For Sardis Lake Christian Camp, one potential hurdle in trying to salvage revenue is finding an investment pitch that, while reasonable, is considerate of others and those nearing the same situation.
“We’re like a third-tier non-profit,” Sean O’Neal said. “If you’re going to give your money somewhere, do think you’re going to give it to a Christian camp for a week or for kids to get medical treatment? Eleven dollars a month for kids starving around the world or for a kid to make sure he goes to summer camp? It’s Maslow’s hierarchy of needs…we could go out and beg our churches for money, but they’re financially hurting as well.”
Another viable option, according to multiple sources, would be to seek out private investors with a soft heart for the camp’s vision and similar special interests.
“I’d love to meet someone,” O’Neal said. “I’d pitch that this will be our 53rd year of camp, if we’re allowed to have it…we would need about $500 a month to survive without having camp for all the essential needs.”
After the tornado in 2010, Ray found himself in a similar situation, and was forced to send out an SOS.
“Media plays a huge role in getting everything out there,” Ray said. “You have a business, but you have a brand to protect as well. If something is in motion, it’ll stay in motion. This COVID-19 will affect everything. Going one year without camp, you lost a big chunk. If you go two summers without camps, that is so brutal.”
As of now, all three camps are still planning to hold camp with their own timeline and methods of hosting this summer.
For Camp Lakewood, the only thing that has been delayed as of now is staff training, delayed a week until May 17. When open to campers, things will look a little different, as expected.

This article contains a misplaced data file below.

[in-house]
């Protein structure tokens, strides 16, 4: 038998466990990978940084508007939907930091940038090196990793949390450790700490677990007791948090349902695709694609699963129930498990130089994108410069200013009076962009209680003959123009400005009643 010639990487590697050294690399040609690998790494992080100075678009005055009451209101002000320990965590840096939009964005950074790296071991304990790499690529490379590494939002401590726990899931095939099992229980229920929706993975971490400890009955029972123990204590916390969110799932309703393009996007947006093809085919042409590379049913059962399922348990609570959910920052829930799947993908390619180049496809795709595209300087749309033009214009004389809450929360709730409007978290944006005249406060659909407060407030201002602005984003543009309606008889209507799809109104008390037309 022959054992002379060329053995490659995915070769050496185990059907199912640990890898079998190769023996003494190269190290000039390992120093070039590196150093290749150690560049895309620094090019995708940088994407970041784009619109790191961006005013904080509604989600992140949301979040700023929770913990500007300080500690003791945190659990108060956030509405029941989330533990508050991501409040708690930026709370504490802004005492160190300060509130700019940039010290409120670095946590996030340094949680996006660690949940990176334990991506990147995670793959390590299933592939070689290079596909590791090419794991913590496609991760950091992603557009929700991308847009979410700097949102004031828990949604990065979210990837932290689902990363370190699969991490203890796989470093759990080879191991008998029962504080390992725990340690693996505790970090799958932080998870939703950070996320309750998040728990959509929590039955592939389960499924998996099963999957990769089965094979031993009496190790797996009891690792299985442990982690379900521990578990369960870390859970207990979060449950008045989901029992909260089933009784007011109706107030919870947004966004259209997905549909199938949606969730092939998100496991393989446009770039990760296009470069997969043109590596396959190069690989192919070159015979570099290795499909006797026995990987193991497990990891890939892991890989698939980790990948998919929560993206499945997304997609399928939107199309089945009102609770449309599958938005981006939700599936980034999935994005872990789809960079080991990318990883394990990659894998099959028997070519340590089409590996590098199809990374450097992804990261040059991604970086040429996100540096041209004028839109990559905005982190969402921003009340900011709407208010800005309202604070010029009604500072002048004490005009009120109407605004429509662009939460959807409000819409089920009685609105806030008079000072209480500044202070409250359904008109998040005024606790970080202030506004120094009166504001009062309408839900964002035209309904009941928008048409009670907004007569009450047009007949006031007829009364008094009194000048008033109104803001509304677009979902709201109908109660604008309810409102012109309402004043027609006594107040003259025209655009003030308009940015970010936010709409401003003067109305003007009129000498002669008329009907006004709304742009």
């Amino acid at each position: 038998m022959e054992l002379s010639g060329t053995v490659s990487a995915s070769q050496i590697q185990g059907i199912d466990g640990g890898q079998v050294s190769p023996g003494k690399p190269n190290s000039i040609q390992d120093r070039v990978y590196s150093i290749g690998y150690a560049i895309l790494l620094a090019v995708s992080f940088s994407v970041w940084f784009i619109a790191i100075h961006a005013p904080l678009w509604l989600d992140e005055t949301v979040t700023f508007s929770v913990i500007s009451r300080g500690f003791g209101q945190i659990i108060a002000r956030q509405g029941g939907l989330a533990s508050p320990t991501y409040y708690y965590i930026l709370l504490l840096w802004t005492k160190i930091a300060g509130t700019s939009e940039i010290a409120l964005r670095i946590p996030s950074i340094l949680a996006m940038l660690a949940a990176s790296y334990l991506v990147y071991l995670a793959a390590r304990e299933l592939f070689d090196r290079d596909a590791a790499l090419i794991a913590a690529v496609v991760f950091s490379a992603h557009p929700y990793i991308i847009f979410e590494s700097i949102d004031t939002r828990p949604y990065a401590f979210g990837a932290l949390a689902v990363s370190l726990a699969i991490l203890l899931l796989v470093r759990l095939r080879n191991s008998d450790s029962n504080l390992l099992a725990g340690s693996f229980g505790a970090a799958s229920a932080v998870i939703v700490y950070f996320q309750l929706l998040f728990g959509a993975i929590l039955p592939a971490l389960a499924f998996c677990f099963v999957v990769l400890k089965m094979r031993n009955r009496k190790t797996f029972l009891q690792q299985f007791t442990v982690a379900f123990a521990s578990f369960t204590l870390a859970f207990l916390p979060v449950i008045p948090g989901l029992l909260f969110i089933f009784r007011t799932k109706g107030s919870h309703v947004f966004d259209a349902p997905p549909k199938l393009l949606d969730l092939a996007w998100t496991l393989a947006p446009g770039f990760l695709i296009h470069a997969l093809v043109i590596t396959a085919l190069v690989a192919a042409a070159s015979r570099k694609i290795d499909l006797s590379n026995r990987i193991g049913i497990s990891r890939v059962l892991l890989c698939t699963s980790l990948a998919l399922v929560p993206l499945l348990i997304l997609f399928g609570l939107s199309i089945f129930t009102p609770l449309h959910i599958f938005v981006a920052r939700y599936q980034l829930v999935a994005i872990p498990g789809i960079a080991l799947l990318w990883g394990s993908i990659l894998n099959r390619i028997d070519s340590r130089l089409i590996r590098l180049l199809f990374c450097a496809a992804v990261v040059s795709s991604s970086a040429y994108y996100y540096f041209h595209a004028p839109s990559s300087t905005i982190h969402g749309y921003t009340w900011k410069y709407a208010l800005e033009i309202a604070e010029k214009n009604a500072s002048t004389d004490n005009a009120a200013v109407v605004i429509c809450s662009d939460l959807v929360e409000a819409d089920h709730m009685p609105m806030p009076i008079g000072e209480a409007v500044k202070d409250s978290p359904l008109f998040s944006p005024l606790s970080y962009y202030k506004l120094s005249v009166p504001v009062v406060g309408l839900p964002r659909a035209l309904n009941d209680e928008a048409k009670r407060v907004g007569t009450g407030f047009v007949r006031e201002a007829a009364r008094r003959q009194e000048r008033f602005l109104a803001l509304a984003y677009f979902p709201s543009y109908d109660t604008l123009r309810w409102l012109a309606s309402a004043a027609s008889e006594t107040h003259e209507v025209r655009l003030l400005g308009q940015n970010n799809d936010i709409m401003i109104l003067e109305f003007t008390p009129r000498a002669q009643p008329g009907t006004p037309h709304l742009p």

“Effective immediately, they will perform temperature checks of all campers/guests during check-in and any person with fever of 100 or higher will be asked to return home,” Cottrell said about Camp Lakewood’s current plan. “They’ve installed hand sanitizing stations outside all entrances of the dining halls, cabins, and activity areas. Equipment will also be cleaned and sanitized beyond usual high standards.”
For now, Sardis Lake Christian Camp has canceled all May and June sessions. They are still hoping that some July sessions may still take place.
“We’re in a wait-and-see mode,” O’Neal said.
Central Hills Christian Camp, under the current direction of Shane Thrash, has already made the decision to suspend all camp activity until July.
Many other camps across America have done similar or more extreme measures. According to Addie Grafton, a camper at Kanakuk Kamps in Branson, MO, just seeing familiar faces this summer is enough.
“I know Kanakuk will do its best to give everyone an enjoyable experience,” Grafton said. “Just seeing my friends that I only see once a year would make it all worth it despite any precautionary measures.”
Because each has the capability to bring surprises based on circumstances, each will be ready to take on the challenges, including O’Neal.
“My optimism lies on my ability to be nimble and pull things off,” O’Neal said. “I’ll be looking ahead though. I can say if we do have camp, it won’t be a great one, cause I’ll have to really rely on suppliers, think hard, and think fast. I can pull something out, if anything. I’ll do whatever to keep us afloat.”